A source who spoke to CNN said the program Trump is considering would register and track foreign visitors from high-risk countries, including but not limited to Muslims. The source did not specify which countries would be impacted, but said it would be a "moving target" given the diffuse terrorist threat.
When asked about a complete ban on Muslims, the source said "it's something we're prepared for, but it's unlikely," before adding "all options are on the table."
Trump spokesman Jason Miller denied that Muslims would be the target of a new program.
"President-elect Trump has never advocated for any registry or system that tracks individuals based on their religion, and to imply otherwise is completely false," Miller said. "The national registry of foreign visitors from countries with high terrorism activity that was in place during the Bush and Obama administrations gave intelligence and law enforcement communities additional tools to keep our country safe, but the President-elect plans on releasing his own vetting policies after he is sworn in."
Assuming Trump brings back NSEERS, what will be the likely impact?
It would be pretty devastating for the Arab and Muslim communities.
The previous program registered and monitored more than 80,000 men and boys
, according to a 2012 report
by Penn State Law and Rights Working Group, a coalition of local, state and national rights organizations. More than 13,000 of those registrants were placed in deportation proceedings
, the report added.
Rights groups slammed NSEERS for targeting Arabs and Muslims, striking fear into those communities, confusing registrants with ambiguous and complex instructions that resulted in needless penalties, and even uprooting and tearing families apart.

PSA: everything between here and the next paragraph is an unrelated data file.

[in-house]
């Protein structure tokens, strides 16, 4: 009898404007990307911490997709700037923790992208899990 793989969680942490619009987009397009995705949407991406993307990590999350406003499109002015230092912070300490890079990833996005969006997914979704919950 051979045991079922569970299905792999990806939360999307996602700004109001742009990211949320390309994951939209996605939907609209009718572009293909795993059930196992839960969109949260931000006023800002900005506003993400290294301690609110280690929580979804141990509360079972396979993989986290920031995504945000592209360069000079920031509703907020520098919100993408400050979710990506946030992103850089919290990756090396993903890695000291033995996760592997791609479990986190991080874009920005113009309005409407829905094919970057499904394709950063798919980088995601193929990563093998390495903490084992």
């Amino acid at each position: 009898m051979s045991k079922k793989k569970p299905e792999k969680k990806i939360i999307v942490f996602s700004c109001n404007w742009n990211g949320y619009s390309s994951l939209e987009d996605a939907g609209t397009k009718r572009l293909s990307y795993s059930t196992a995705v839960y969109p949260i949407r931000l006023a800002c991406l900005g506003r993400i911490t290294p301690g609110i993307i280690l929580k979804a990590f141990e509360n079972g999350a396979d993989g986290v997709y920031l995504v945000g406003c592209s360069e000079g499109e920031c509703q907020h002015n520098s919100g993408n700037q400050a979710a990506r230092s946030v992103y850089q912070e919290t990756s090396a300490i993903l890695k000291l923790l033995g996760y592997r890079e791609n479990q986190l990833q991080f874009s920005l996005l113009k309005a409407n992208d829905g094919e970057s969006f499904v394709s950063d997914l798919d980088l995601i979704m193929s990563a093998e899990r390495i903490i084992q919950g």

"NSEERS targets only people from Arab and Muslim countries, along with North Korea, that is discrimination based on national origin. It is time to end the shame of NSEERS," Mary Rose Oakar, former president of the American Arab Anti-Discrimination Committee
said in 2007.
NSEERS faced a number of legal challenges from affected individuals and rights groups, who called for its repeal. However, none ever achieved much success.
Okay, but it was pretty effective in stopping terrorists -- right?
Actually, no. It didn't result in a single terrorism conviction.
The American Civil Liberties Union told CNN this week that NSEERS "actually made genuine efforts at trying to combat terrorism more difficult by destroying relationships with immigrant communities and actually negatively impacting the ability of the federal government to cooperate with foreign governments in fighting terrorism."
The program also ignored credible data
from think tanks, including the New America Foundation
, showing that most domestic terror attacks are carried out by US citizens.
In 2011, nearly a decade after its creation, President Barack Obama's administration suspended NSEERS
by taking all 25 countries off its list. In December 2016, it finally ended it
The Department of Homeland Security (DHS) attributed the program's suspension
to its redundancies and inefficiencies, not pressure from rights groups -- though it did welcome the decision.